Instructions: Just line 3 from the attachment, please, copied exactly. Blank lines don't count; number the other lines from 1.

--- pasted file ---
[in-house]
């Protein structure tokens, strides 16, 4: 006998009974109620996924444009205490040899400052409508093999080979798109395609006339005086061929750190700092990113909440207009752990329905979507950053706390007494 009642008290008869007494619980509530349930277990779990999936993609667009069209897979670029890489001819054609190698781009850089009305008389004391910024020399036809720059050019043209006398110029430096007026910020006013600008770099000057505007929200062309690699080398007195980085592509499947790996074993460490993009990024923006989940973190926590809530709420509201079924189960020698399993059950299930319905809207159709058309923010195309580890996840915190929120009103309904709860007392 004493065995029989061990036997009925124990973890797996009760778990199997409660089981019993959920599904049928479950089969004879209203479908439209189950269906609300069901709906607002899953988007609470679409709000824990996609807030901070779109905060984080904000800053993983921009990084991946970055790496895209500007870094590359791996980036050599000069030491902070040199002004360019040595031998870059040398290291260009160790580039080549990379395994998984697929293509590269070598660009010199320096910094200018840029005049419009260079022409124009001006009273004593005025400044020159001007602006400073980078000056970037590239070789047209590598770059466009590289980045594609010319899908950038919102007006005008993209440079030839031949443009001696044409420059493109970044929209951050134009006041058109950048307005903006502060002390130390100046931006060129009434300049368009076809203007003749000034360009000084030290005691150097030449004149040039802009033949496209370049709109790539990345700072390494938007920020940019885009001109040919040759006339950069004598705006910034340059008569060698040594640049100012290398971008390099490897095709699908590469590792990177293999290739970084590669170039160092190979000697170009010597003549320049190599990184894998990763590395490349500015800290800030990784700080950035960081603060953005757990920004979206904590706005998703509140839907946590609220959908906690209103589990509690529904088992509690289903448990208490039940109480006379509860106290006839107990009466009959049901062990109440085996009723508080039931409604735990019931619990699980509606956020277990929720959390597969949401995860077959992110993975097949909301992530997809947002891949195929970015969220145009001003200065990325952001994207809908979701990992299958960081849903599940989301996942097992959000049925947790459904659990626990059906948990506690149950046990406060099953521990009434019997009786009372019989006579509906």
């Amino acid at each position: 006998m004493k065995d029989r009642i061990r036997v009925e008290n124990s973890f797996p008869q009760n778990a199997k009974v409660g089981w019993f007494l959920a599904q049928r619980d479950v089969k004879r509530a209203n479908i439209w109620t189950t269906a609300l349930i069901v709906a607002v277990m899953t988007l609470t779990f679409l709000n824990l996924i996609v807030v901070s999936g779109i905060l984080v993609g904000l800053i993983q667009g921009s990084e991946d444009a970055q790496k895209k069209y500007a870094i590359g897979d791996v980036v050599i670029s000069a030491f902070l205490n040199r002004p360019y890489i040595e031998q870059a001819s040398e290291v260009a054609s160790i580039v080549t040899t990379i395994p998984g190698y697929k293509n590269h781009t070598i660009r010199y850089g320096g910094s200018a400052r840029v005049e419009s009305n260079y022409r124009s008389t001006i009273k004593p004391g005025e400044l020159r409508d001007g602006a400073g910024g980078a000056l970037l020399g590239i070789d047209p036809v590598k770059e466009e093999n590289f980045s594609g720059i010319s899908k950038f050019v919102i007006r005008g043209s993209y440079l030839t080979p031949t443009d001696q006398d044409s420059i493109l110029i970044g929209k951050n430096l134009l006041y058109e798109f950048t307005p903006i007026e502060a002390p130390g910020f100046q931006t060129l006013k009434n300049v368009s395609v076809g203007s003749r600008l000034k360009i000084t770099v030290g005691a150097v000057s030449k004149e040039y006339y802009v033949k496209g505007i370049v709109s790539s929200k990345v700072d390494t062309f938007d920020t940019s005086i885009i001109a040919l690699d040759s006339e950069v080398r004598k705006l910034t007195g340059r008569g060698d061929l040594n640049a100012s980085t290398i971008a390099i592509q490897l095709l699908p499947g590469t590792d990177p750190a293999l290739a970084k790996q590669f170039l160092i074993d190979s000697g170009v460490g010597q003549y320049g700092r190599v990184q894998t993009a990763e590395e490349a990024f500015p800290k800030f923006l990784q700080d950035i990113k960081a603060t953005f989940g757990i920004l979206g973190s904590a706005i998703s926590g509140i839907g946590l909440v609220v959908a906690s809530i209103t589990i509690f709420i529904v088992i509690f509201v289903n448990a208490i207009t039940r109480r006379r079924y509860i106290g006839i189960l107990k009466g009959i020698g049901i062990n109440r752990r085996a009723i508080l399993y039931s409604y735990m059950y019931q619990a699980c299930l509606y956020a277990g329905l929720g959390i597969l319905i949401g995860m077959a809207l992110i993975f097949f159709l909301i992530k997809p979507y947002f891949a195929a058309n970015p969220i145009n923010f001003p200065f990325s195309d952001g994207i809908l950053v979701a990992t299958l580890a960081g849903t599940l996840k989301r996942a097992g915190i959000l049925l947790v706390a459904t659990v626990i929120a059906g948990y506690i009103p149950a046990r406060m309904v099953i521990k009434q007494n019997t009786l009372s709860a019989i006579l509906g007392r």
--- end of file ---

């Amino acid at each position: 006998m004493k065995d029989r009642i061990r036997v009925e008290n124990s973890f797996p008869q009760n778990a199997k009974v409660g089981w019993f007494l959920a599904q049928r619980d479950v089969k004879r509530a209203n479908i439209w109620t189950t269906a609300l349930i069901v709906a607002v277990m899953t988007l609470t779990f679409l709000n824990l996924i996609v807030v901070s999936g779109i905060l984080v993609g904000l800053i993983q667009g921009s990084e991946d444009a970055q790496k895209k069209y500007a870094i590359g897979d791996v980036v050599i670029s000069a030491f902070l205490n040199r002004p360019y890489i040595e031998q870059a001819s040398e290291v260009a054609s160790i580039v080549t040899t990379i395994p998984g190698y697929k293509n590269h781009t070598i660009r010199y850089g320096g910094s200018a400052r840029v005049e419009s009305n260079y022409r124009s008389t001006i009273k004593p004391g005025e400044l020159r409508d001007g602006a400073g910024g980078a000056l970037l020399g590239i070789d047209p036809v590598k770059e466009e093999n590289f980045s594609g720059i010319s899908k950038f050019v919102i007006r005008g043209s993209y440079l030839t080979p031949t443009d001696q006398d044409s420059i493109l110029i970044g929209k951050n430096l134009l006041y058109e798109f950048t307005p903006i007026e502060a002390p130390g910020f100046q931006t060129l006013k009434n300049v368009s395609v076809g203007s003749r600008l000034k360009i000084t770099v030290g005691a150097v000057s030449k004149e040039y006339y802009v033949k496209g505007i370049v709109s790539s929200k990345v700072d390494t062309f938007d920020t940019s005086i885009i001109a040919l690699d040759s006339e950069v080398r004598k705006l910034t007195g340059r008569g060698d061929l040594n640049a100012s980085t290398i971008a390099i592509q490897l095709l699908p499947g590469t590792d990177p750190a293999l290739a970084k790996q590669f170039l160092i074993d190979s000697g170009v460490g010597q003549y320049g700092r190599v990184q894998t993009a990763e590395e490349a990024f500015p800290k800030f923006l990784q700080d950035i990113k960081a603060t953005f989940g757990i920004l979206g973190s904590a706005i998703s926590g509140i839907g946590l909440v609220v959908a906690s809530i209103t589990i509690f709420i529904v088992i509690f509201v289903n448990a208490i207009t039940r109480r006379r079924y509860i106290g006839i189960l107990k009466g009959i020698g049901i062990n109440r752990r085996a009723i508080l399993y039931s409604y735990m059950y019931q619990a699980c299930l509606y956020a277990g329905l929720g959390i597969l319905i949401g995860m077959a809207l992110i993975f097949f159709l909301i992530k997809p979507y947002f891949a195929a058309n970015p969220i145009n923010f001003p200065f990325s195309d952001g994207i809908l950053v979701a990992t299958l580890a960081g849903t599940l996840k989301r996942a097992g915190i959000l049925l947790v706390a459904t659990v626990i929120a059906g948990y506690i009103p149950a046990r406060m309904v099953i521990k009434q007494n019997t009786l009372s709860a019989i006579l509906g007392r």